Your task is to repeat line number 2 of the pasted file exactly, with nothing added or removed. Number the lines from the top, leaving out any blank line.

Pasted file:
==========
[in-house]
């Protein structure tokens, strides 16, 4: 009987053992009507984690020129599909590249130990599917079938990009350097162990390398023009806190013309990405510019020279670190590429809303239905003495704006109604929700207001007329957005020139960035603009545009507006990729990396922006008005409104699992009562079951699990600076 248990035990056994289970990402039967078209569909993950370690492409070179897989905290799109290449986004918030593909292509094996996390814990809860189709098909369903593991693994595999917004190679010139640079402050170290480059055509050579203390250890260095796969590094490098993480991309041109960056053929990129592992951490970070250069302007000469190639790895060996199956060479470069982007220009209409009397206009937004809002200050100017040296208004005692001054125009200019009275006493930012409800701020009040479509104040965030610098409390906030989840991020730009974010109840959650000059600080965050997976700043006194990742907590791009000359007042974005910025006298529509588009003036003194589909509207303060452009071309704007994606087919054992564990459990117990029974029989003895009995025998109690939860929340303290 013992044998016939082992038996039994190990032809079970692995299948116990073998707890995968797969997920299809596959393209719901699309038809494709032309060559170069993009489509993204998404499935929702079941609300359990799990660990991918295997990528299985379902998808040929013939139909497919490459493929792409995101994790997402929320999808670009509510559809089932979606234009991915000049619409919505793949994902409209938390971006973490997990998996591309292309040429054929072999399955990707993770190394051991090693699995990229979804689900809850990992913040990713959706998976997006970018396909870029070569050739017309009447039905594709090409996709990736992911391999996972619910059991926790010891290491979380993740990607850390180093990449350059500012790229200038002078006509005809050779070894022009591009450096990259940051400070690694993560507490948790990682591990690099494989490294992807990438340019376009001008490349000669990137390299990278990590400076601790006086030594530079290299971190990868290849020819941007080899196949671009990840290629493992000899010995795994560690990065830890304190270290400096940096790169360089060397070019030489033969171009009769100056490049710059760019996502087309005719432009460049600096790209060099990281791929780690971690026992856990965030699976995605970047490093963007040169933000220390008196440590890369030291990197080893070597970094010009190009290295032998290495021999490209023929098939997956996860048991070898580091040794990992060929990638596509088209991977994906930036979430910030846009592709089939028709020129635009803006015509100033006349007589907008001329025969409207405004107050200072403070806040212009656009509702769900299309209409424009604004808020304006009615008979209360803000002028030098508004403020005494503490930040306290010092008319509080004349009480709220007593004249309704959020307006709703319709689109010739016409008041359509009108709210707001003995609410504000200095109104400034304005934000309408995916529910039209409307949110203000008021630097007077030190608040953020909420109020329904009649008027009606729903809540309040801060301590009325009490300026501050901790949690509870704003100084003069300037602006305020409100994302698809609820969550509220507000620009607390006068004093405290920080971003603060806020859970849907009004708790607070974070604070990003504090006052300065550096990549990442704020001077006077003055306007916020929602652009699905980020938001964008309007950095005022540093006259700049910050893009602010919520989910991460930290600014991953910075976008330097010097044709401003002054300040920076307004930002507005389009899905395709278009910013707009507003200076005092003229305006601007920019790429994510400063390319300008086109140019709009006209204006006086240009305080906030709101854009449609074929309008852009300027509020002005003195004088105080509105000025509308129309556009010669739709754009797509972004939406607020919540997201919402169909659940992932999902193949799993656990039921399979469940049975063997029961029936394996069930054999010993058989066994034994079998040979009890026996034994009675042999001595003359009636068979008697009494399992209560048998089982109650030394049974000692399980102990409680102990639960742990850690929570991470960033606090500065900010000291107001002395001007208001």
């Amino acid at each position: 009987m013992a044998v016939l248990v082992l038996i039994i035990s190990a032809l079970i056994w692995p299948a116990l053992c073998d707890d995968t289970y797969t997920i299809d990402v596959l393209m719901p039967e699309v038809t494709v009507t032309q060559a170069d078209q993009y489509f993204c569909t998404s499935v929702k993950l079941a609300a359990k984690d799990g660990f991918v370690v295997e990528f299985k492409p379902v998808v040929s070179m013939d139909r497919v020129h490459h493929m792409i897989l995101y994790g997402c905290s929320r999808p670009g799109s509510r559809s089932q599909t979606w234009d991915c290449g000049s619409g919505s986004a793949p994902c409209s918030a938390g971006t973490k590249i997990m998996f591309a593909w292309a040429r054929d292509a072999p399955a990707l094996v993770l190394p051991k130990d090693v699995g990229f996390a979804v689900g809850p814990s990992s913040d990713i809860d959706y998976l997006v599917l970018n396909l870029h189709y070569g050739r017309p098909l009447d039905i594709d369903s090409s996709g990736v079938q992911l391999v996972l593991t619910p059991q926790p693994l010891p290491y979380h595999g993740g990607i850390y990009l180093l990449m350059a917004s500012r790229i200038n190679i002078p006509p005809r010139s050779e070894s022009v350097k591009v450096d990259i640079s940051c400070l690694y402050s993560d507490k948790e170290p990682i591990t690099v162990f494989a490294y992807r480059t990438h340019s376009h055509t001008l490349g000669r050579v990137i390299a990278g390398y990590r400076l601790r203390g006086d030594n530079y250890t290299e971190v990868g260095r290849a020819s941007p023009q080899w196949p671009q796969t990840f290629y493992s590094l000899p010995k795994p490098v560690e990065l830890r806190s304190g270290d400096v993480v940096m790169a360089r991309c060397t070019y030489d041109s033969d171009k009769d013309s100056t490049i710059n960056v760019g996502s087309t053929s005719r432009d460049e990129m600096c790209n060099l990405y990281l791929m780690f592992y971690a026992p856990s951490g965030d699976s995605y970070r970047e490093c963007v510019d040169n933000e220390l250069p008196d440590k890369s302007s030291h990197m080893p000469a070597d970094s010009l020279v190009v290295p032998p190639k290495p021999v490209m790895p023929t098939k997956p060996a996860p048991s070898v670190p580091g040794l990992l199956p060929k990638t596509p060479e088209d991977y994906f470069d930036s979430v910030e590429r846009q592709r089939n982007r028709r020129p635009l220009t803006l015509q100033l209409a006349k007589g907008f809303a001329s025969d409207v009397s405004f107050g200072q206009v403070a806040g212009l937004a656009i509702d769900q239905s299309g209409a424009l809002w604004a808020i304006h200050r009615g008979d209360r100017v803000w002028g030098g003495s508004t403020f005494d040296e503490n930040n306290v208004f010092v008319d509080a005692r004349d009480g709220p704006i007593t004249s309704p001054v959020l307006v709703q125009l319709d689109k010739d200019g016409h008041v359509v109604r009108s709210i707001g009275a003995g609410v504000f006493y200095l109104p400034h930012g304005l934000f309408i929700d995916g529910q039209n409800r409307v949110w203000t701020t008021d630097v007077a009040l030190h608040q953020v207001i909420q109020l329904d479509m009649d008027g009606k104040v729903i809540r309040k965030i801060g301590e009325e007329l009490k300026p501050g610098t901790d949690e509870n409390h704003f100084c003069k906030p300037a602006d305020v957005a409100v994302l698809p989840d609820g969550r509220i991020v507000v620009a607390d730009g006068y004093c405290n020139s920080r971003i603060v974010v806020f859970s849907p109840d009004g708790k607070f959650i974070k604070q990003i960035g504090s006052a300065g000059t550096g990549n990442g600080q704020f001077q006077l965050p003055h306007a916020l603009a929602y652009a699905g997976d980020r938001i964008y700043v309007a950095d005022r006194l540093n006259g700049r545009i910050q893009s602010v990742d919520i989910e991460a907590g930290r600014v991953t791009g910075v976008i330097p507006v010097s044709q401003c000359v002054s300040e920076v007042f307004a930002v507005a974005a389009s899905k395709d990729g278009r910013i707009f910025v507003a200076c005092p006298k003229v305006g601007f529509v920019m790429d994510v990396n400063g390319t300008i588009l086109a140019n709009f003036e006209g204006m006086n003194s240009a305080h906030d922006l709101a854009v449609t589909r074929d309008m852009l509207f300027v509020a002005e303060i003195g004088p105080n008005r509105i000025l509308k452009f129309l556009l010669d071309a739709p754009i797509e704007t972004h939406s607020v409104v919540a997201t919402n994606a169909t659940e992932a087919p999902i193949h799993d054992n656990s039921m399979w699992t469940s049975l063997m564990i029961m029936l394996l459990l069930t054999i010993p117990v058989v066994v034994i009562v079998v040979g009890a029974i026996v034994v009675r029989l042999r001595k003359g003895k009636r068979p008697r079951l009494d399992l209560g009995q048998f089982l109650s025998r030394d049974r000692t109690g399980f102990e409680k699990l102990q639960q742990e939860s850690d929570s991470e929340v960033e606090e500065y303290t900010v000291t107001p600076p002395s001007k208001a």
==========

């Protein structure tokens, strides 16, 4: 009987053992009507984690020129599909590249130990599917079938990009350097162990390398023009806190013309990405510019020279670190590429809303239905003495704006109604929700207001007329957005020139960035603009545009507006990729990396922006008005409104699992009562079951699990600076 248990035990056994289970990402039967078209569909993950370690492409070179897989905290799109290449986004918030593909292509094996996390814990809860189709098909369903593991693994595999917004190679010139640079402050170290480059055509050579203390250890260095796969590094490098993480991309041109960056053929990129592992951490970070250069302007000469190639790895060996199956060479470069982007220009209409009397206009937004809002200050100017040296208004005692001054125009200019009275006493930012409800701020009040479509104040965030610098409390906030989840991020730009974010109840959650000059600080965050997976700043006194990742907590791009000359007042974005910025006298529509588009003036003194589909509207303060452009071309704007994606087919054992564990459990117990029974029989003895009995025998109690939860929340303290 013992044998016939082992038996039994190990032809079970692995299948116990073998707890995968797969997920299809596959393209719901699309038809494709032309060559170069993009489509993204998404499935929702079941609300359990799990660990991918295997990528299985379902998808040929013939139909497919490459493929792409995101994790997402929320999808670009509510559809089932979606234009991915000049619409919505793949994902409209938390971006973490997990998996591309292309040429054929072999399955990707993770190394051991090693699995990229979804689900809850990992913040990713959706998976997006970018396909870029070569050739017309009447039905594709090409996709990736992911391999996972619910059991926790010891290491979380993740990607850390180093990449350059500012790229200038002078006509005809050779070894022009591009450096990259940051400070690694993560507490948790990682591990690099494989490294992807990438340019376009001008490349000669990137390299990278990590400076601790006086030594530079290299971190990868290849020819941007080899196949671009990840290629493992000899010995795994560690990065830890304190270290400096940096790169360089060397070019030489033969171009009769100056490049710059760019996502087309005719432009460049600096790209060099990281791929780690971690026992856990965030699976995605970047490093963007040169933000220390008196440590890369030291990197080893070597970094010009190009290295032998290495021999490209023929098939997956996860048991070898580091040794990992060929990638596509088209991977994906930036979430910030846009592709089939028709020129635009803006015509100033006349007589907008001329025969409207405004107050200072403070806040212009656009509702769900299309209409424009604004808020304006009615008979209360803000002028030098508004403020005494503490930040306290010092008319509080004349009480709220007593004249309704959020307006709703319709689109010739016409008041359509009108709210707001003995609410504000200095109104400034304005934000309408995916529910039209409307949110203000008021630097007077030190608040953020909420109020329904009649008027009606729903809540309040801060301590009325009490300026501050901790949690509870704003100084003069300037602006305020409100994302698809609820969550509220507000620009607390006068004093405290920080971003603060806020859970849907009004708790607070974070604070990003504090006052300065550096990549990442704020001077006077003055306007916020929602652009699905980020938001964008309007950095005022540093006259700049910050893009602010919520989910991460930290600014991953910075976008330097010097044709401003002054300040920076307004930002507005389009899905395709278009910013707009507003200076005092003229305006601007920019790429994510400063390319300008086109140019709009006209204006006086240009305080906030709101854009449609074929309008852009300027509020002005003195004088105080509105000025509308129309556009010669739709754009797509972004939406607020919540997201919402169909659940992932999902193949799993656990039921399979469940049975063997029961029936394996069930054999010993058989066994034994079998040979009890026996034994009675042999001595003359009636068979008697009494399992209560048998089982109650030394049974000692399980102990409680102990639960742990850690929570991470960033606090500065900010000291107001002395001007208001």